Tuesday, May 26, 2015

Everything Korea: May 25 Episode: Diverse Sub-cultures

Coming off the Memorial Day Weekend Holiday here.  I use holidays as a time to write, read, recharge and re-focus. This means opting out perusing Facebook and Twitter, as well as checking emails.  I’m happy this year both the American holiday and Buddha’s Birthday (a legal holiday in Korea) fall together.  

I was again asked what’s been on my reading list.  I recommend for starters, Brian Grazer’s (the Hollywood producer and with creative partner Ron Howard founded Imagine Entertainment) new book A Curious Mind

A second Book:  The start-up of YOU, by Reid Hoffman, co-founder and Chairman of Linkedin

And, Hatching Twitter, by Nick Bilton

All three give some great insights into the varying aspect of American business--behind the scenes and sub-cultures.

This brings us to today’s topic—these recognizing diverse sub-cultures.  To often like an iceberg what is seen on the surface only shares a potion of a business and in particular for that business model in a respective market or region.

What is truly deceptive is that on the surface business is business, and all can appear similar.  Where the challenge emerges is that each business sectors can vary considerably in the West, and the three books I mention highlight just how different.

For example Brian Grazer, as a Hollywood insider and successful TV and film producer talks about expectations within filmmaking and specifically Hollywood that require special mindset— which at the core is “creating ideas.”

Building on this, the other two books look at recent trends and sub-cultures that exist within…

As the Linkedin Chairman points out that in contrast to an old model embodied by the once great Detroit, we find the entrepreneurial mojo of Silicon Valley embracing a willingness to take bold risks and accept failure, coupled with a network of alliances to work in collective action.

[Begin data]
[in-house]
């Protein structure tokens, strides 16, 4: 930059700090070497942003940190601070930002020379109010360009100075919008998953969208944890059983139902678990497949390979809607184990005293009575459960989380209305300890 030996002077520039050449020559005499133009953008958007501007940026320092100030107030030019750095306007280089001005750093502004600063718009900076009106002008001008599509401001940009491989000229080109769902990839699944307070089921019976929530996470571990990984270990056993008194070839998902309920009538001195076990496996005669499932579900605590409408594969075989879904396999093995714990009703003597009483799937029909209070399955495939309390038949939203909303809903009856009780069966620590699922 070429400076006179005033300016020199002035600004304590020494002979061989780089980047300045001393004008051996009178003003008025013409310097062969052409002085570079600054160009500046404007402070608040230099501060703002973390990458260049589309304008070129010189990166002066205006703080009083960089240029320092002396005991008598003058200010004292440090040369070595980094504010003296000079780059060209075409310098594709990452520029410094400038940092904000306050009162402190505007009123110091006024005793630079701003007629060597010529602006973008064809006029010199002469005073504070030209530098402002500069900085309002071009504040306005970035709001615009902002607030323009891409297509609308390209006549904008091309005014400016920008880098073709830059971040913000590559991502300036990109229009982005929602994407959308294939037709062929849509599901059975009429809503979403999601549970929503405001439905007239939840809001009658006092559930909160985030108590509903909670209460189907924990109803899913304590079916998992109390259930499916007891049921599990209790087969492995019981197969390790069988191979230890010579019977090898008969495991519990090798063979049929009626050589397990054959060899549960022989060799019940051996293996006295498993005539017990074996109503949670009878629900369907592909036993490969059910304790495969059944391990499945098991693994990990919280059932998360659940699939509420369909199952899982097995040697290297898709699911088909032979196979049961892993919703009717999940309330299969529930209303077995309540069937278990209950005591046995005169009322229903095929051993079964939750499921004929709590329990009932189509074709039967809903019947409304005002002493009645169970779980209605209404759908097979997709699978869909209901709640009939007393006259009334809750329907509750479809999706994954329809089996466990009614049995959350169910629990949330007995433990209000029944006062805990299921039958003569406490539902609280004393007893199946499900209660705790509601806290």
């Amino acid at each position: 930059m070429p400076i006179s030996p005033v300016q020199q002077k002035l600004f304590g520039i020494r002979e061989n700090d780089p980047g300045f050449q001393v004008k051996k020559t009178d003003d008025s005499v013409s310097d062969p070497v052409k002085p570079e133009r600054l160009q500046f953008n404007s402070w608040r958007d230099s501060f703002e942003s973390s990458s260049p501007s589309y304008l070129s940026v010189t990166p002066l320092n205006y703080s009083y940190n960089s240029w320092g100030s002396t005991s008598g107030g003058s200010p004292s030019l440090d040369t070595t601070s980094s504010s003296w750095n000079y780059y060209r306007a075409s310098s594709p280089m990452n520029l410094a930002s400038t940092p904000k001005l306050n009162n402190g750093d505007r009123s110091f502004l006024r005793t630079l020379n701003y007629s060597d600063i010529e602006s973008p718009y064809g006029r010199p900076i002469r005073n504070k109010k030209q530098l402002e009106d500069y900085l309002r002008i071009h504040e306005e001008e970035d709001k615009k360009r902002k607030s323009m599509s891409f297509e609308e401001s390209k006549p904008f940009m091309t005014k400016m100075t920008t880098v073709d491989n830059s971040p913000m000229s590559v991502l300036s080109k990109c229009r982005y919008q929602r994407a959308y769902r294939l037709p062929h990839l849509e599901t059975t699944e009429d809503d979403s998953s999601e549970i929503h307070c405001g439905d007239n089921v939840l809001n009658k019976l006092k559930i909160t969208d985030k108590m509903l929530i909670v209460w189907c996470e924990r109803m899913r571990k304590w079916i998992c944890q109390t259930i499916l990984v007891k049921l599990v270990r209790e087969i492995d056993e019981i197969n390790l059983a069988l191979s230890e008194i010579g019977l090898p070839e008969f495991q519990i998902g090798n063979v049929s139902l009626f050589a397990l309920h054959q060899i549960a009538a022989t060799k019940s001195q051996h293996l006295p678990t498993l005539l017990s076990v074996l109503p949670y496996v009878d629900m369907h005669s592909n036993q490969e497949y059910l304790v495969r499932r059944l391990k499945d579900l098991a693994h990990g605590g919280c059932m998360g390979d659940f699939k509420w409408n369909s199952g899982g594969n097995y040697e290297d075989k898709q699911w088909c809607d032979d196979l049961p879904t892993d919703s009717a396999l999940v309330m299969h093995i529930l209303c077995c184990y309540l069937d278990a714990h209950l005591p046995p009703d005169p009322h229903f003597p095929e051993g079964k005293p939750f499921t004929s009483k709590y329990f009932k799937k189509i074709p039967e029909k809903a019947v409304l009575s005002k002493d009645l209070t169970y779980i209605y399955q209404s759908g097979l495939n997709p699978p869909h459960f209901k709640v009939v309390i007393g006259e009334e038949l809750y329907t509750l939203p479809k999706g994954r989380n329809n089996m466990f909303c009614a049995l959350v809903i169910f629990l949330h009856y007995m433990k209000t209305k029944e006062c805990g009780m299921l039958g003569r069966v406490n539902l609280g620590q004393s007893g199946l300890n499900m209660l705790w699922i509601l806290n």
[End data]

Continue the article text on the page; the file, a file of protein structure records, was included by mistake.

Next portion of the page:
More revealing to inner workings, we find in Hatching Twitter that can things vary lots even across startups.  Cited in the book one of the Twitter co-founders Biz Stone willingly went to a startup which would become Twitter from  “unlimited free meals, free snacks, free buses to work, and a free inexhaustible everything at Google  and replaced with a office where homeless people slept in stairway, the only free transportation was his two feet, and the only free food and drink was a beer after work if EV [his boss] picked up the tab.”

This said, the author notes, “ The cultural difference was incalculable. The sterile, robotic culture of Google, with its know-it –all engineers and bossy bosses, was now replaced with tattooed hackers with a do-what-you-want mentality.”

So what am I saying… 

To my friends and clients in Korea, I’d share these are just several examples of the diversity in Western work culture and norms—a deep understanding required to be effective in the local market. 

In contrast, although no two Korean Groups are entirely alike in their mindset and even Divisions and sister companies within a Group can vary some—workplace culture, norms and process are very relatively similar.  For example, hierarchical titles, role of Finance, a team focus, a junior's deference to seniors, pressure to take action over considerable upfront critical thinking, as well as top down oversight and decision making.

All said, I am often asked about a pet project of mine over the past year Mad For Garlic.  My Korean friends and the expat community in Korea know the brand well. In short…. Mad For Garlic is known for its unique and innovative menu with garlic-specialized Italian cuisine.

I was asked to assist the team in US market entry. A rare and very smart move by the Korean team who recognized the need for local support. Our first round was getting the word out to the FSR industry.  This is summed up nice in a PDF study. Link below. 

As if often the best case, our original strategy to find a master developer for the US market has evolved to now finding a VC or Angel to invest in the International development of the brand.  This makes considerable sense with a recent  $48 MM investment by Standard Chartered Private Equity (SCPE) in the now 40 plus domestic Korea Mad For Garlic operations. This new partnership with SCPE will accelerate Mad for Garlic's Korea expansion.  Working with the Korean team we seek to accelerate the International development though a similar partnership.  Questions, thoughts or an interest, please contact me directly and we’d love to discuss more.

Oh and one more thing…. I am off to Nashville, Tenn. area this week and more specifically as speaker a panel on international development held in Clarksville-Montgomery County, soon be home to a $180MM Hankook Tire plant. 

So until next time….


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